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On Wednesday and Thursday I gave two very special homework assignments to the Fourth Graders I teach at a Title I school.  My school serves a population that is 96% African-American and where 80% of our students receive "free or reduced meals". Wednesday my students wrote "August 28, 1963" at the top of sheet of paper.  Their challenge was to talk to some adult, parents, grandparents, uncles, aunts and neighbors who remembered what happened that day, and then write about it.  

My students bounded into our classroom Thursday morning excited to relate what they had learned about August 28th, forty-five years ago.  . They were shocked when I told them that Black people were not even allowed to vote in many states when that speech was made.

I told my students that Thursday night they too could be "witnesses to history". A letter went home to their parents/guardians asking them to allow the kids to  take a nap and get up at 10 PM to "witness history".  I also encouraged parents to watch with their students to answer questions and share their feelings about this awesome moment in our country's history.  The excitement in my class tomorrow morning will be almost as great as at Invesco Field tonight.  Here are the results.

My students excitement couldn't wait until they got into our classroom.  They eagerly called out from the line by my classroom door,"Did you see him Ms. Adams?" "Did you see our new President?" "Did you see all those people at the football stadium?"

At our morning meeting the students were anxious to share what they had learned and what the reactions were of the adults who had watched with them.  Thirteen out of sixteen of my students got to watch the speech.  Upon learning that their classmates had missed it, the immediate cry became, "Is it on You Tube Ms. Adams? We want to see it again!".  Two of the students even took notes, sharing the facts they had gathered about Sen. Obama.  The level of detail truly amazed me.  From the names of his daughters, to the name of his future Vice-President, these kids were really paying attention.  When one student stated that Sen. Obama had gone to college at Harvard, he was "corrected" by another student, "No, no that's where he went to school to be a lawyer after he went to college!". When you know that very few of my students have anyone in their family that has attended college, you can appreciate what drawing that fine distinction means to a teacher.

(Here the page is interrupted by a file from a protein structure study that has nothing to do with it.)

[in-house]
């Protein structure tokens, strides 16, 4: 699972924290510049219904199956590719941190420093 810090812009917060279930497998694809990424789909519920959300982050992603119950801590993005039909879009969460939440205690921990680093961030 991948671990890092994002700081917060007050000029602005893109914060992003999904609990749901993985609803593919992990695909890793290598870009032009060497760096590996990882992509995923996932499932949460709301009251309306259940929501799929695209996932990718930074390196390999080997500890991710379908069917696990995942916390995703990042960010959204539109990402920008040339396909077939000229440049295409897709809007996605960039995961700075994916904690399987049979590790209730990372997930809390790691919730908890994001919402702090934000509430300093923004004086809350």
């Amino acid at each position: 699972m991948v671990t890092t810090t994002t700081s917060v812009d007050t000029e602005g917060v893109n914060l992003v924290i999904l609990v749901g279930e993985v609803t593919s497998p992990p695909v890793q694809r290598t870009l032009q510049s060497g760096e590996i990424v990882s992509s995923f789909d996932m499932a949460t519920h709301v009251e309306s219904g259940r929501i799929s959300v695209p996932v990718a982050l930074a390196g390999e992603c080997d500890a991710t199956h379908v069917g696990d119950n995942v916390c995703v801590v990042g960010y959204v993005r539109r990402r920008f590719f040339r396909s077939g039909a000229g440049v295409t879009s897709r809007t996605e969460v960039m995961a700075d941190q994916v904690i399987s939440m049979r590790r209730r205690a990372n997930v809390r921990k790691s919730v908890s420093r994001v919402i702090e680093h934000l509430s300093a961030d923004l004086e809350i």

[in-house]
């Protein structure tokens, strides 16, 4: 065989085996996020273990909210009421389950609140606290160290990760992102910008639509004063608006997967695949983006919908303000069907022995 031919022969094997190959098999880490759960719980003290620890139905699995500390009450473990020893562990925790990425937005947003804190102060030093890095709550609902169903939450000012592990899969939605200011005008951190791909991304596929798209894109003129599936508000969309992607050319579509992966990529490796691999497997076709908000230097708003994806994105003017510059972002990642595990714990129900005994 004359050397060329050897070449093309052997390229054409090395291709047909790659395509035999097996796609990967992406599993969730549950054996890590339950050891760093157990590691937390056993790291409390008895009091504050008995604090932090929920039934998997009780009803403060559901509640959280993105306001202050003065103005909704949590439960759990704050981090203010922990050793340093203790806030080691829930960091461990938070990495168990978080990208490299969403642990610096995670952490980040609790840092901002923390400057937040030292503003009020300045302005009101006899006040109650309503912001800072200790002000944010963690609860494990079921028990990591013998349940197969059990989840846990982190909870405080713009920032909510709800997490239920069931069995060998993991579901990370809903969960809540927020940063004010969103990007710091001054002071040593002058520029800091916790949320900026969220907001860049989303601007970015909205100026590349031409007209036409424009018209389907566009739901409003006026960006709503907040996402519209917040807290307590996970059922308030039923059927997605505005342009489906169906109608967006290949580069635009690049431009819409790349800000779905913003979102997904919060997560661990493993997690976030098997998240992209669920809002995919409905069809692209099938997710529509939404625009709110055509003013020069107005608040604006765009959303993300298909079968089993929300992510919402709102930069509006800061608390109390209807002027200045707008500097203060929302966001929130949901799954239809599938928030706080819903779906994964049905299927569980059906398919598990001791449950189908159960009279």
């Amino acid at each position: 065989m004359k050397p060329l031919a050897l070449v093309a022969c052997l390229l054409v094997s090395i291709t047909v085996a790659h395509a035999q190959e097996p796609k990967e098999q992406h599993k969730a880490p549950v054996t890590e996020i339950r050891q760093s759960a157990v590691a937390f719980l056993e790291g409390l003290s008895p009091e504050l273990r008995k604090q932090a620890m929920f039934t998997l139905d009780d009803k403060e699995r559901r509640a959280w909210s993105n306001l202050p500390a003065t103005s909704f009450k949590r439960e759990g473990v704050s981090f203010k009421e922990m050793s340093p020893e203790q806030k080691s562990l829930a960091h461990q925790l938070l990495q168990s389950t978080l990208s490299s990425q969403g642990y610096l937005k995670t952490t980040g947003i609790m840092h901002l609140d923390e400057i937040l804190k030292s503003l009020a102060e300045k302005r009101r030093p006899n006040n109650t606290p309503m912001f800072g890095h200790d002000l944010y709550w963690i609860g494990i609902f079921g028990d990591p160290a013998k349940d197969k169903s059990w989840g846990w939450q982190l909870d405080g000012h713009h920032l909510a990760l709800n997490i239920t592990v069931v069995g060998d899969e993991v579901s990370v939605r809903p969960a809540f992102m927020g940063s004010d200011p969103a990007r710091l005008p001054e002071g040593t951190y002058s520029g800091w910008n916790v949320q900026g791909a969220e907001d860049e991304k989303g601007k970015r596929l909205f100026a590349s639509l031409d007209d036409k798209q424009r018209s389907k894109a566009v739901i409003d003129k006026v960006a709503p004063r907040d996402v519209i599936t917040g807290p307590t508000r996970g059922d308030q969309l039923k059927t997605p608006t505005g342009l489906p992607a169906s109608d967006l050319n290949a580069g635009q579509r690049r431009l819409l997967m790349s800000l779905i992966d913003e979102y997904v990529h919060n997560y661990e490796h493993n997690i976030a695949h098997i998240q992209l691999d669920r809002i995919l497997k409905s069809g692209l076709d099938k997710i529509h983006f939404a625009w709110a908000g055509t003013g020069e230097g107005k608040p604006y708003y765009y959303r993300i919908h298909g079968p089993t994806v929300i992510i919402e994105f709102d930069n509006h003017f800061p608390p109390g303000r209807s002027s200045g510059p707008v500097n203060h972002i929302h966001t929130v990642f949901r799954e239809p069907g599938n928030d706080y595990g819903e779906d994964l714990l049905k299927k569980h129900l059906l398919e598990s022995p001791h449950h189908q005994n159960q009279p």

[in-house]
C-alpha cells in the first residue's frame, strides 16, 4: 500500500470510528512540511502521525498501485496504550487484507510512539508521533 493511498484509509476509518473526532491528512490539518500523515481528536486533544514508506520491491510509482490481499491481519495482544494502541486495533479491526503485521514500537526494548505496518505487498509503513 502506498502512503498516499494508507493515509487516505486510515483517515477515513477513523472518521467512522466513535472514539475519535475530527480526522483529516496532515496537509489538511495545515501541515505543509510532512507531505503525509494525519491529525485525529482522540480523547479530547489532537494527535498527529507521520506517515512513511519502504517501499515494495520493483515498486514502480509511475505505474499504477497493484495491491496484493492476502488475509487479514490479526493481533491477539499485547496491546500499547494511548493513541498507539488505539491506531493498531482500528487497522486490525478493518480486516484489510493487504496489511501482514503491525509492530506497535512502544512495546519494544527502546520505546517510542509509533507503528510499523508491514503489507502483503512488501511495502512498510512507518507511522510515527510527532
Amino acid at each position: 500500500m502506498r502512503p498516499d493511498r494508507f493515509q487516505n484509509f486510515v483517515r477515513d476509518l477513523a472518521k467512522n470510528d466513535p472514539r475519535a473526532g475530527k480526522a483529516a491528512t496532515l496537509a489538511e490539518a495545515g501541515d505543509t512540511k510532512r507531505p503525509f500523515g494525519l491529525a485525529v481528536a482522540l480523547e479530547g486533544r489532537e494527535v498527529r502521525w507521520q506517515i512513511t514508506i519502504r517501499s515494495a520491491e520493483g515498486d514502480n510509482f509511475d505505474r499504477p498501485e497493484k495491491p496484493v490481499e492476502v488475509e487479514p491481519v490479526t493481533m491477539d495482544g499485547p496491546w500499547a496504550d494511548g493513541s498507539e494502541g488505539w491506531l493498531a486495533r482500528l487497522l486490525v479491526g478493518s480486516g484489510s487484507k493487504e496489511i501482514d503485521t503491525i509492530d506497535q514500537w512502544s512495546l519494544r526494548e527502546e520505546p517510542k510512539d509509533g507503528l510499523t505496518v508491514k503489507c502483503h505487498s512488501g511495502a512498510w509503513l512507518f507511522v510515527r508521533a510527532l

Almost all of the students related that the adults that watched with them "laughed" at some parts of the speech, but that almost everyone cried. What impressed the kids most were the pictures of the people in the audience and the fact that there were so many white people crying and cheering a black man.  The other thing they noticed was how quiet the people were.  "They were really paying attention to every word he said".  As a teacher these two comments warmed my heart:  "Obama speaks formal English like you've been teaching us Ms. Adams.  Now I know what you mean about it being important to learn to talk like that."  And my favorite, "Obama has a really, really big vocabulary Ms. Adams.  He used lots of different words.  What does "insplicable" (inexplicable) mean Ms. Adams?  I like the sound of that word."  As a teacher, I'm looking forward to Sen. Obama providing me many "teachable" vocabulary moments over the next few months and years, woo hoo!

Thursday night Barack Obama made history, but he also made an immediate difference in 16 lives.  He changed the way my students look at themselves, the importance of their education and the possibilities open to them if they "go to school and work hard like Sen. Obama" , as one girl said.  Fortunately for our country, Barack Obama is a formidable candidate, but for a teacher like me, he is also a priceless role model.    

Originally posted to Teach53 on Sat Aug 30, 2008 at 11:12 AM PDT.

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